Let’s start simple: Imagine you need to vaccinate a child against a terrible disease. You acquire and administer the correct dosage to protect that child from a debilitating virus. Now, imagine doing that across a whole city. You train health workers, distribute the vaccine to every health facility, explain the process to parents and monitor closely to make sure all children in the city are being reached. Now, do it for a whole district. A whole country. 155 countries. Do all of that in just two weeks.
It’s happening right now, all around the world. Between April 17 and May 1, health workers, governments and communities are working together to execute the largest, fastest effort in history to rollout a vaccine in routine immunization systems, as one of the final steps to end polio forever.
Polio is a virus on the edge of extinction. Over the last 30 years, we’ve reduced cases by 99.9% and saved 15 million children from paralysis or death. In the last year and a half, only two countries have recorded cases of polio caused by wild polioviruses: Pakistan and Afghanistan. But we’re not done yet—to eradicate the disease we need to keep working to reach every child with polio vaccine in all corners of the world.
One vaccine is almost entirely responsible for this incredible progress—the trivalent oral polio vaccine (tOPV), which protects against all three strains of wild polio. But to finally finish off this disease, we’ve got to change our strategy and reach those children, and all the children born over the next few years, with a different vaccine.
The oral polio vaccine uses weakened, live strains of the virus so children can mount an immune response in their guts, stopping the wild virus from attacking their nervous systems and causing paralysis—and keeping them from passing it on to others. This kind of immunity has been hugely important in bringing us close to ending polio. The widespread use of tOPV has eliminated the disease in hundreds of countries and eradicated one of the three strains of wild poliovirus—type 2.
However, in populations that have low vaccination coverage, the live, weakened virus in the oral vaccine can mutate and spread from person to person. In rare cases, these vaccine-derived polioviruses can cause children to develop polio.
Over the last decade, most vaccine-derived polio cases have been caused by the type 2 strain (the one we’ve already eradicated). Since we no longer need to protect against wild type 2, we’re replacing the trivalent vaccine with a bivalent version that doesn’t include the type 2 strain and thus significantly reduces the risk of vaccine-derived polio. This is a massive effort as the current vaccine must be removed from all health facilities in 155 countries and replaced by the bivalent vaccine—all over a two week period. This switch is one of the final steps in the polio endgame plan to stop the disease once and for all.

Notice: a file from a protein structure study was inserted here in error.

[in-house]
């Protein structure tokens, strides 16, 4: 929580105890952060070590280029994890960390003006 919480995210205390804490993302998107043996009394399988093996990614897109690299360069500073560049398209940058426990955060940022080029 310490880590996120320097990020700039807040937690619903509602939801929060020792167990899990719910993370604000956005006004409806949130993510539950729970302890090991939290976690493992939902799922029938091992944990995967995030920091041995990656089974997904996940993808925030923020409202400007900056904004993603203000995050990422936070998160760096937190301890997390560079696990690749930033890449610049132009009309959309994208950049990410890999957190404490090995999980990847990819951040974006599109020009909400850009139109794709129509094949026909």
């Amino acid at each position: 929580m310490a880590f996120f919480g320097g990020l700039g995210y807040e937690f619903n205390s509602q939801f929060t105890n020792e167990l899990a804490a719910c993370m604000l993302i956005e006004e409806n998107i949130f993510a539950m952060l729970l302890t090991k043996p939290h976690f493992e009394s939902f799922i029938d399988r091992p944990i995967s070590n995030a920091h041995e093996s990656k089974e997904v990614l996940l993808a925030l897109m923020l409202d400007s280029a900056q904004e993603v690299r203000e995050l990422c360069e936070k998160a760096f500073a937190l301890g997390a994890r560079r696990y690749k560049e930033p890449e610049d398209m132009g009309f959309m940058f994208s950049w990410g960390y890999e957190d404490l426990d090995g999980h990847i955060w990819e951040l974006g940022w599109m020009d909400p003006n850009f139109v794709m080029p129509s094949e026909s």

Never before in the history of vaccines have we collaborated on this scale, this quickly. Getting here has required years of planning, from the laboratory to ministries of health to local health facilities, in countries from Mexico to Nigeria.
A vaccine rollout of this speed and size comes with challenges, particularly because preventing outbreaks of vaccine-derived type 2 polio requires that every country switch their vaccines within the same two-week window. A synchronized switch will ensure that children in a country that’s no longer vaccinating with an oral polio vaccine against type 2 aren’t at risk of being exposed to the strain, which could happen if the trivalent vaccine were still being used elsewhere. The commitment by all 155 countries to make this happen shows that, as a global community, we’re able to come together behind a single goal to improve the health of children everywhere.
This globally coordinated vaccine project will yield important lessons for strengthening immunization more broadly. Polio vaccines are one of a number of important immunizations children receive to protect against vaccine-preventable diseases such as measles, rotavirus, and tetanus. As we embark on this global switch, we will learn more about how to deliver vaccines all over the world and protect children from other diseases that kill millions each year.
In the end, it’s that simple—every single child deserves a childhood free from the threat of diseases that we know how to prevent. Together we are proving that we can make that happen.
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